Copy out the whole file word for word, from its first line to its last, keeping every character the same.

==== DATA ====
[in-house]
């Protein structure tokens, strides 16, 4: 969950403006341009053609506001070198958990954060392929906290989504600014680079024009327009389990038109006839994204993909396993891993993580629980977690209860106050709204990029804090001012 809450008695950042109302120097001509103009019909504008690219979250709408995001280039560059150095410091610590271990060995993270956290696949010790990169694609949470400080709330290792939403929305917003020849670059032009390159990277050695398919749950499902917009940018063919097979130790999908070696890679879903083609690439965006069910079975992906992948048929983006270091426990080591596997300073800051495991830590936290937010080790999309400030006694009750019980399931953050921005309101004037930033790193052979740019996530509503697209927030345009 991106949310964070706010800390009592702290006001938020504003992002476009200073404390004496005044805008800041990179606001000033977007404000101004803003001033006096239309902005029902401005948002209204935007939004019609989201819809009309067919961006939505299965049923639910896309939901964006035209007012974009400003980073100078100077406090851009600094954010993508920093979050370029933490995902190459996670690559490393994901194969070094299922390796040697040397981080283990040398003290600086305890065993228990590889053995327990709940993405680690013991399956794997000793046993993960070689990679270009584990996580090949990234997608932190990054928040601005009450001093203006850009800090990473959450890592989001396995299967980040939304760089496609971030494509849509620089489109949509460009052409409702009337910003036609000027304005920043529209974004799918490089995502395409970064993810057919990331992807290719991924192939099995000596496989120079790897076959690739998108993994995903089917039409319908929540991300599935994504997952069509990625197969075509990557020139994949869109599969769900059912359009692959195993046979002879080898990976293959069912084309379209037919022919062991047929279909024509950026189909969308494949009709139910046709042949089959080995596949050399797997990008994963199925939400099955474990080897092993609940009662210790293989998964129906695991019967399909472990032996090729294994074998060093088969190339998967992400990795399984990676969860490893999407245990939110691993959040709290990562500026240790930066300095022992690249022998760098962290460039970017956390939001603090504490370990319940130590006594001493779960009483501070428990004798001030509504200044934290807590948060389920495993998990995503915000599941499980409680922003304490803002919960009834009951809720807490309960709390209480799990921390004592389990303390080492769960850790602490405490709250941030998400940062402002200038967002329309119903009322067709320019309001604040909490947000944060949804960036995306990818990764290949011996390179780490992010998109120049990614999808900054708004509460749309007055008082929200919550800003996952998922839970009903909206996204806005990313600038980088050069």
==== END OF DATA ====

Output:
[in-house]
């Protein structure tokens, strides 16, 4: 969950403006341009053609506001070198958990954060392929906290989504600014680079024009327009389990038109006839994204993909396993891993993580629980977690209860106050709204990029804090001012 809450008695950042109302120097001509103009019909504008690219979250709408995001280039560059150095410091610590271990060995993270956290696949010790990169694609949470400080709330290792939403929305917003020849670059032009390159990277050695398919749950499902917009940018063919097979130790999908070696890679879903083609690439965006069910079975992906992948048929983006270091426990080591596997300073800051495991830590936290937010080790999309400030006694009750019980399931953050921005309101004037930033790193052979740019996530509503697209927030345009 991106949310964070706010800390009592702290006001938020504003992002476009200073404390004496005044805008800041990179606001000033977007404000101004803003001033006096239309902005029902401005948002209204935007939004019609989201819809009309067919961006939505299965049923639910896309939901964006035209007012974009400003980073100078100077406090851009600094954010993508920093979050370029933490995902190459996670690559490393994901194969070094299922390796040697040397981080283990040398003290600086305890065993228990590889053995327990709940993405680690013991399956794997000793046993993960070689990679270009584990996580090949990234997608932190990054928040601005009450001093203006850009800090990473959450890592989001396995299967980040939304760089496609971030494509849509620089489109949509460009052409409702009337910003036609000027304005920043529209974004799918490089995502395409970064993810057919990331992807290719991924192939099995000596496989120079790897076959690739998108993994995903089917039409319908929540991300599935994504997952069509990625197969075509990557020139994949869109599969769900059912359009692959195993046979002879080898990976293959069912084309379209037919022919062991047929279909024509950026189909969308494949009709139910046709042949089959080995596949050399797997990008994963199925939400099955474990080897092993609940009662210790293989998964129906695991019967399909472990032996090729294994074998060093088969190339998967992400990795399984990676969860490893999407245990939110691993959040709290990562500026240790930066300095022992690249022998760098962290460039970017956390939001603090504490370990319940130590006594001493779960009483501070428990004798001030509504200044934290807590948060389920495993998990995503915000599941499980409680922003304490803002919960009834009951809720807490309960709390209480799990921390004592389990303390080492769960850790602490405490709250941030998400940062402002200038967002329309119903009322067709320019309001604040909490947000944060949804960036995306990818990764290949011996390179780490992010998109120049990614999808900054708004509460749309007055008082929200919550800003996952998922839970009903909206996204806005990313600038980088050069």